In addition, the findings show that collaboration at all levels of the Ghanaian cocoa value chain can be a factor for successful SVA at the farmer level. Whereas KOA emphasises proximity to farmers, among other things, Kumasi Drinks focuses on collaboration with other organisations for impact-making, measurement, and product development. On the farmers' side, the co-creation of solutions and the invention of models of "fair ownership" are seen as important factors that can improve the situation of farmers. A difference between the enterprises can be found in consideration of the situation of women in cocoa farming. While Kumasi Drinks emphasises improving women's livelihoods through access to finance, KOA does not explicitly mention the role of women in the interview.

A New Conceptual Framework for Sustainable Value Addition at the Farmer Level of the  Cocoa Value Chain in Ghana

Recommendations

To further improve SVA at the farmer level, the thesis recommends the following: first, companies may upgrade their measures for adding social value concerning eliminating child labour, precise measures to support women, and access to training. Second, horizontal and vertical collaboration may be further expanded to leverage SVA efforts. This may include co-creating solutions with farmers for developing custom-fit solutions or the implementation of Fair Ownership models. Additionally, intensifying the collaboration between companies might accelerate their impact. Finally, greater attention may be paid to environmental value addition as a thriving environment is crucial for sustaining cocoa production and, hence, the livelihoods of cocoa farmers and the company's business cases in the long term.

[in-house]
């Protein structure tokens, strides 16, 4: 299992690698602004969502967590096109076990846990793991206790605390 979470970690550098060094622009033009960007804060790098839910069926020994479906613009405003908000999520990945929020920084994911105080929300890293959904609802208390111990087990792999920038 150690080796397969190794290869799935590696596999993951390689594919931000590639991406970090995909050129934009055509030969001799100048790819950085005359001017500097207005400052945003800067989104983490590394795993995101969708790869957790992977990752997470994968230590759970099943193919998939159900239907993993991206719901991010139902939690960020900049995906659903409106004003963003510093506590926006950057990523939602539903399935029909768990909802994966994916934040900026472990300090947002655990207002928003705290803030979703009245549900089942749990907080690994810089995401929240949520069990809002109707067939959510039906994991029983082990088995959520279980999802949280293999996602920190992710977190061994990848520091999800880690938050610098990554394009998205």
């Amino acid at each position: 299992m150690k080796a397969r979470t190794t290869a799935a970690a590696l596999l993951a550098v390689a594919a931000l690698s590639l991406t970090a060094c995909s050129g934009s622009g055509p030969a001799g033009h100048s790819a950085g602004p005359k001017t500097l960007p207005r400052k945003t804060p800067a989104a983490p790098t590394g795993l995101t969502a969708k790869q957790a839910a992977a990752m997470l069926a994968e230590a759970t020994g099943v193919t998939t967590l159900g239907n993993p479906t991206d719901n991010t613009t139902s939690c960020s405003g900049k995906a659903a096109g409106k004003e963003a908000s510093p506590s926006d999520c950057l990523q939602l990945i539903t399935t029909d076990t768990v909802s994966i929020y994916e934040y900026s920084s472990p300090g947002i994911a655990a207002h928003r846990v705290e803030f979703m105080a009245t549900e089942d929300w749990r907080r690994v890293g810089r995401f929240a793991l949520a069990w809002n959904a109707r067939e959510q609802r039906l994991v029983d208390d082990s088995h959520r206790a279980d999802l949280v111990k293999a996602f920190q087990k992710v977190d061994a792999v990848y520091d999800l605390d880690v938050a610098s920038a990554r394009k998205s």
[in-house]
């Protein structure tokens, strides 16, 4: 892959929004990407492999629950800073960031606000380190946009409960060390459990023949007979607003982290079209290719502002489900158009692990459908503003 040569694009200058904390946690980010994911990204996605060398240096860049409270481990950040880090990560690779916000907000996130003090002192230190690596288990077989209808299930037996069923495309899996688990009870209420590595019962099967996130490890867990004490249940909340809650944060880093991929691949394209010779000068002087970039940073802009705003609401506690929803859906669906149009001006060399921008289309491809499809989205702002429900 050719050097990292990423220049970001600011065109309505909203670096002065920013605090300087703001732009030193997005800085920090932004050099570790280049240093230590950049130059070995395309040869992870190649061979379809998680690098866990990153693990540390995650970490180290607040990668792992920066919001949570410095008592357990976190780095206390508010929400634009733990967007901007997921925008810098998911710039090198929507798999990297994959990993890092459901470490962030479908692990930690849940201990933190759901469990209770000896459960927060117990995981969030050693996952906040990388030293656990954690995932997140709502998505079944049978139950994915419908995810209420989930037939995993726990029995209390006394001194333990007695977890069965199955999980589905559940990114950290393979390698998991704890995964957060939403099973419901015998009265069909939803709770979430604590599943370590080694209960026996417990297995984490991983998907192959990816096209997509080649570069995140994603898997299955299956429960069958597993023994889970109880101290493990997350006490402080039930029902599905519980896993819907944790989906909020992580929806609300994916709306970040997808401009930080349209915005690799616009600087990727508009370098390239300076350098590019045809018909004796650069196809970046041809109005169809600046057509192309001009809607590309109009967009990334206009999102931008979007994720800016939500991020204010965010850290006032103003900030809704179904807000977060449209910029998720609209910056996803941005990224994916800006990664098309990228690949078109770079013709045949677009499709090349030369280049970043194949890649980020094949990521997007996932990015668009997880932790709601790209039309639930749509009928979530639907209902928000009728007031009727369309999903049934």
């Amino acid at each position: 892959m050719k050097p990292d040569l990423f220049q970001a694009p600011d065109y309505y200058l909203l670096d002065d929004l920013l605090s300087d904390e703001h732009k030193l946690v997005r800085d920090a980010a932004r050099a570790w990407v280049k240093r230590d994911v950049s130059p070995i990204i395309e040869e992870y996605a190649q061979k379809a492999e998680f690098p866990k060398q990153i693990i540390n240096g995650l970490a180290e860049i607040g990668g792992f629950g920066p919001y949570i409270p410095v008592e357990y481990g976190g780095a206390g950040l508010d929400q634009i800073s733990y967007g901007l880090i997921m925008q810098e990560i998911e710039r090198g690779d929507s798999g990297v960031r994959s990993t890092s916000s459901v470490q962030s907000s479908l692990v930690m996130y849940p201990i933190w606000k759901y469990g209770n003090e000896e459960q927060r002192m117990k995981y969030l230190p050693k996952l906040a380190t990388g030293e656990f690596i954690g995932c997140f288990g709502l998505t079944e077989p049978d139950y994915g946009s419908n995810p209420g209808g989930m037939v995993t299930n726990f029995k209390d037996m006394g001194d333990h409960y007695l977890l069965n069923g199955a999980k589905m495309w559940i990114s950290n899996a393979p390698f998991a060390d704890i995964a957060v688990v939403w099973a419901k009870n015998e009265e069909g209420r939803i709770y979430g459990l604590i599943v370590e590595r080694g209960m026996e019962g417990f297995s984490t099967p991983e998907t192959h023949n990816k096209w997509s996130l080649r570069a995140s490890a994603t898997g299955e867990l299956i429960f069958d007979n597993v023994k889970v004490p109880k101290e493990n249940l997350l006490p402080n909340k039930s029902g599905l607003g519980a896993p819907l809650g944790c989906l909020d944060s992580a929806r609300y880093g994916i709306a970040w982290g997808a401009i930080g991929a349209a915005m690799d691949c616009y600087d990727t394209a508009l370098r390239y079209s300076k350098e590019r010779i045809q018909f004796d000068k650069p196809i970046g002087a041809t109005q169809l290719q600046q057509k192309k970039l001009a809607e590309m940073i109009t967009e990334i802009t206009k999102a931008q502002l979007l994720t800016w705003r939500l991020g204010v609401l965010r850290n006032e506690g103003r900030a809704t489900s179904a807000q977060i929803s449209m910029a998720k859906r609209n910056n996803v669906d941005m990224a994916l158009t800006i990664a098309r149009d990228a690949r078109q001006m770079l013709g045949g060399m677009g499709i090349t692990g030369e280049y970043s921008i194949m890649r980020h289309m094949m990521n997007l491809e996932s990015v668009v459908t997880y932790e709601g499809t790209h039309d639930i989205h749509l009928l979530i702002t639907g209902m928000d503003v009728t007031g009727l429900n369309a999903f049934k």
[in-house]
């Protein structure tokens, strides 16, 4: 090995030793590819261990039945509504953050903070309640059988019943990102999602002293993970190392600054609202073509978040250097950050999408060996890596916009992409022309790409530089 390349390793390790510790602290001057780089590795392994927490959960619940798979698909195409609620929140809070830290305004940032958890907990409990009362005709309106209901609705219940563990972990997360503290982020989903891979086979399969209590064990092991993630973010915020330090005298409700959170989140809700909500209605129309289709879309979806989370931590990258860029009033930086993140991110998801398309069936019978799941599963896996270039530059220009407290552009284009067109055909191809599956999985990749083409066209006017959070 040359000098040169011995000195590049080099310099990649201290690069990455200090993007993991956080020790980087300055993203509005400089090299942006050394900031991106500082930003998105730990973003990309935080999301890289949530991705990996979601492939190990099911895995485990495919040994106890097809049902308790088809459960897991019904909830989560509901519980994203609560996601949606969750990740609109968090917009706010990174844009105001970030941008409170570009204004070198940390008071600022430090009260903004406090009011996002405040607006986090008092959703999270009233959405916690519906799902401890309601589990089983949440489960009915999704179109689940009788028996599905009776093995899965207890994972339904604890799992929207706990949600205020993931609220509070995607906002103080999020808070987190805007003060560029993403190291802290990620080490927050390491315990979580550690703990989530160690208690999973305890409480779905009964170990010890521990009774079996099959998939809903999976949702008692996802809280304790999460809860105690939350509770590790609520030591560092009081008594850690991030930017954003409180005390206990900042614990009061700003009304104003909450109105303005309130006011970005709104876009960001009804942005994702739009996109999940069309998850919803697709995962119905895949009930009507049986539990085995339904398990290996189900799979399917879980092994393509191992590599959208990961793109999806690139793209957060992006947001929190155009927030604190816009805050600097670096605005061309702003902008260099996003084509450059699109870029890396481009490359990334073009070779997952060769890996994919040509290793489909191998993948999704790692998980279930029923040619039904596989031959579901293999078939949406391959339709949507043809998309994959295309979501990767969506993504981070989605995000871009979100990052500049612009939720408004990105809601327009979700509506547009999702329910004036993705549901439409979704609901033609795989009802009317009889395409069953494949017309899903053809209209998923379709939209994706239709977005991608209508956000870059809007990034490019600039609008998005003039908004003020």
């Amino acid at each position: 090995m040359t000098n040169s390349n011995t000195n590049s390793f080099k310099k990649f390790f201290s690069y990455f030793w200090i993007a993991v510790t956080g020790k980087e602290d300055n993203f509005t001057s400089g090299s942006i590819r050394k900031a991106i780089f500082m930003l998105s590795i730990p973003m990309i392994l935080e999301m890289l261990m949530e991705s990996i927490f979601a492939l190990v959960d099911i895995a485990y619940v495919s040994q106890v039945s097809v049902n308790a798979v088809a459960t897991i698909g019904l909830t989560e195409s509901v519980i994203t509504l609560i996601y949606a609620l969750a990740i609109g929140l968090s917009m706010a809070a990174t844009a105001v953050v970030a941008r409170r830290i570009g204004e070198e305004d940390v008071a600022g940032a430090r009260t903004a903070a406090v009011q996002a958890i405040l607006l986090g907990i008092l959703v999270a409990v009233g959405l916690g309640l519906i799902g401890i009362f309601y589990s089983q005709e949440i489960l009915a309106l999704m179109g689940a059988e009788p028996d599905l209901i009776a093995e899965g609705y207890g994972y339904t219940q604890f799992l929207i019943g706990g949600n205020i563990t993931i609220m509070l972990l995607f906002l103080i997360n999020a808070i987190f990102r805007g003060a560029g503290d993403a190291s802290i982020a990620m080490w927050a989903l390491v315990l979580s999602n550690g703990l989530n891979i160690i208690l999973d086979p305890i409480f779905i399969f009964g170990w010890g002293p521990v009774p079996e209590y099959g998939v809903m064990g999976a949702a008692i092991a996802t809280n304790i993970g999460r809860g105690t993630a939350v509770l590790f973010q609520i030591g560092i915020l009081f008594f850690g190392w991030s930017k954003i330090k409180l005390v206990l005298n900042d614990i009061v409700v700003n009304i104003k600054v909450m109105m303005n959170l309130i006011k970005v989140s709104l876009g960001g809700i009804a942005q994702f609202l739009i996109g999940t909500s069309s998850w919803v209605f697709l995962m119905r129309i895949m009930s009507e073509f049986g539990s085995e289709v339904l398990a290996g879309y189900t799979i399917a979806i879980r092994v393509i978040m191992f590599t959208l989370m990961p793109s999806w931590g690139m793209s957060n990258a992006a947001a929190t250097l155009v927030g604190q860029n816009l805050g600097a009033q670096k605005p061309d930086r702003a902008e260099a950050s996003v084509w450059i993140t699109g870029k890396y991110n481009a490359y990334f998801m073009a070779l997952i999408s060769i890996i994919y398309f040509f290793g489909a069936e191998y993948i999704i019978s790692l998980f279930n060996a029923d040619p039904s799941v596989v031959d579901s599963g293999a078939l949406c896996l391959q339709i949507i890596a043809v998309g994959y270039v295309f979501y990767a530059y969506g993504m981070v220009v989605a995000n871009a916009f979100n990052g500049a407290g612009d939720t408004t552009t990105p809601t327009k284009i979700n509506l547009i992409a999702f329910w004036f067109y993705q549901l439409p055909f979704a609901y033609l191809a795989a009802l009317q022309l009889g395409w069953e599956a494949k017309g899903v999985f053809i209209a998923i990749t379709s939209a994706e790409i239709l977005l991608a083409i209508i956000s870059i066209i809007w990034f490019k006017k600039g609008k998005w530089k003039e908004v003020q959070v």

Bibliography

This article derived from the Master thesis "Sustainable Value Addition in the Global South - A Comparative Case Study of Sustainable Value Addition Companies in the Cocoa Value Chain in Ghana", as part of the Master's Degree "Sustainability Science, Policy & Society" at Maastricht University. The full report can be accessed through Our Education - Fair and Smart Data - Maastricht University.

 

Bibliography

Fold, N. (2002). Lead firms and competition in 'Bi-polar'commodity chains: Grinders and branders in the global cocoa‐chocolate industry. Journal of Agrarian Change, 2(2), 228-247. https://doi.org/10.1111/1471-0366.00032

Hart, S. L., & Milstein, M. B. (2003). Creating sustainable value. Academy of Management Perspectives, 17(2), 56-67. https://doi.org/10.5465/AME.2003.10025194

Sadovska, V., Ekelund Axelson, L., & Mark-Herbert, C. (2020). Reviewing value creation in agriculture—A conceptual analysis and a new framework. Sustainability, 12(12), 5021. https://doi.org/10.3390/su12125021

Yang, M., Vladimirova, D., & Evans, S. (2017). Creating and Capturing Value Through Sustainability: The Sustainable Value Analysis Tool A new tool helps companies discover opportunities to create and capture value through sustainability. Research-Technology Management, 60(3), 30-39. https://doi.org/10.17863/CAM.9532